ANALYSIS-Soccer-Unusual Bojan Krkic 'loan' deal may catch on

Reuters

Mon, 25 Jul 19:25:00 2011

Barcelona's unusual deal with AS Roma for the transfer of forward Bojan Krkic to the Italian capital, according to which the La Liga club must buy him back in two years, is the kind of innovative loan agreement that could catch on.

Top clubs with large squads containing talented youngsters like Bojan warming the bench may follow Barca's lead and seek similar deals, at little real cost, that give players a chance to develop abroad, analysts said.

The benefit for the club taking on the player, in this case Roma, comes from getting a potentially useful -- albeit relatively untried -- addition to their squad without having to scrape together an exorbitant transfer fee.

For cash-strapped clubs in a time of economic hardship that is a major bonus.

According to Roma's statement to the Italian stock exchange, Barca agreed last week to sell them Spain Under-21 international Bojan for 12 million euros ($17.3 million), payable on July 1, 2013, but are obliged to repurchase him before then, for 13 million euros, at the end of the 2012-13 season.

Roma, who have agreed to pay the 20-year-old an annual gross salary of 3.2 million euros for the next two seasons, have the option of blocking the repurchase but would have to pay another 28 million euros in three equal tranches in July 2013, January 2014 and July 2014.

Jaume Llopis, a senior lecturer at the IESE business school in Barcelona, described the operation as "innovative and creative".

He said he was not aware of a similar deal and essentially what the two clubs had agreed was a bank loan from Roma to Barcelona of 12 million euros.

"In return, Barcelona gives them their player as a guarantee and this loan has to be repaid in two years time with interest of 1 million euros," he told Reuters.

"The obvious advantage for Barcelona is that they don't have to pay the player's wages, while the advantage for Roma is that they get a good, young player for two years at a relatively low cost.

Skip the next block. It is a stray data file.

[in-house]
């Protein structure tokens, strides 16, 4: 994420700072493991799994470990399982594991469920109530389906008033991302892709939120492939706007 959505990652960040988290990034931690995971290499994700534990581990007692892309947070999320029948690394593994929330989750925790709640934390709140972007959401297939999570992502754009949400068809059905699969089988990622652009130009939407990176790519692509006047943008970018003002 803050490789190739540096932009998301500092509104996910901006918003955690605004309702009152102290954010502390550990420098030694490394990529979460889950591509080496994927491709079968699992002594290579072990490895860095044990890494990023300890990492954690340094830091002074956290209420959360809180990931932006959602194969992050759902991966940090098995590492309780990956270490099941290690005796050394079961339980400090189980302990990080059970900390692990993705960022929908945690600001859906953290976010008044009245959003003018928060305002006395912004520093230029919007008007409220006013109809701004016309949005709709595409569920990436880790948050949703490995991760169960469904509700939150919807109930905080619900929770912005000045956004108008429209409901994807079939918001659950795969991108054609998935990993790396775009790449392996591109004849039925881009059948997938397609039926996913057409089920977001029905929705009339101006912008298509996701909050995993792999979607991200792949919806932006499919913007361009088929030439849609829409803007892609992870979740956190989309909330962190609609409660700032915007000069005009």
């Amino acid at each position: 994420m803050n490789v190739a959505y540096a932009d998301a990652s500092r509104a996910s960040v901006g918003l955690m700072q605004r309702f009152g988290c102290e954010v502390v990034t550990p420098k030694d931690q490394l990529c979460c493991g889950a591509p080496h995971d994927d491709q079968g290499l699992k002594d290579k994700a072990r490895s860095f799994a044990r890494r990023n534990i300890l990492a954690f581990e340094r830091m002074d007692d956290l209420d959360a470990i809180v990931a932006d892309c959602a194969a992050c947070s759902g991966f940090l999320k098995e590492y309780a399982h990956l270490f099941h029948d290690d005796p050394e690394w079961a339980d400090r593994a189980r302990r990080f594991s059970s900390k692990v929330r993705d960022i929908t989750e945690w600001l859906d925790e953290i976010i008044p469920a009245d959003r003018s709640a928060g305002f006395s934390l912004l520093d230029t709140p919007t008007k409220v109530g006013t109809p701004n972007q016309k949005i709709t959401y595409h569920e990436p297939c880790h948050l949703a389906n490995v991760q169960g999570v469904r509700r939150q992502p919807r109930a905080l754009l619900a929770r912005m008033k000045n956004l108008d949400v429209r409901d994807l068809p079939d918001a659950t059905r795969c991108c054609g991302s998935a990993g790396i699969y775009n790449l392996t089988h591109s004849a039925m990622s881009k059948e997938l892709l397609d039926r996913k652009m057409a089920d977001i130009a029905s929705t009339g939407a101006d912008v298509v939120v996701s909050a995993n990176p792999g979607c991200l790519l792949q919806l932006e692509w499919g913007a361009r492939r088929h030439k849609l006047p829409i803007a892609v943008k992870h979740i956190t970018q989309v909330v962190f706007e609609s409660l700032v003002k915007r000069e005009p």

"Real Madrid, for example, could conduct a similar operation with one of their young players from the youth school so that they develop for a time at another top club and then come back.

"These operations could be for young players with a lot of potential who don't have a regular place in the first team."

Jose Maria Gay, a professor of accounting at the University of Barcelona and an expert on soccer finances, also said he was unaware of a similar agreement.

The Bojan deal appeared to be like a regular player loan but with a new kind of "leasing" element, he said, adding that his opinion was based on what had been made public and there could be significant unknown details in the contract.

"For a club like Barcelona this operation appears very positive in both economic and sporting terms," Gay told Reuters.

"Barca already have quite a few promising players who don't hold down a regular place in the first team and who can't carry on playing for the B side.

"Instead of having them unhappy and warming the bench or not even making the squad Barca loans them out for two years to a top club."

Roma, instead of risking a large investment in a player unproven in Italy's top flight would get his services for two years, Gay said.

"They don't have to make a multi-million euro bet on a player who later - and let's hope it's not the case - turns out to be a complete flop.

"I have the impression that this 'Operation Bojan' could really catch on now."

Roma's willingness to agree to Barca's terms may have something to do with the precarious state of their finances, even after the arrival of new owner, U.S. businessman Thomas Di Benedetto.

Whether Barca can convince Chelsea to sign up to a similar deal for their 19-year-old midfielder Oriol Romeu, another youth school product whom the English Premier League club have said is set to move to London, remains to be seen.

 

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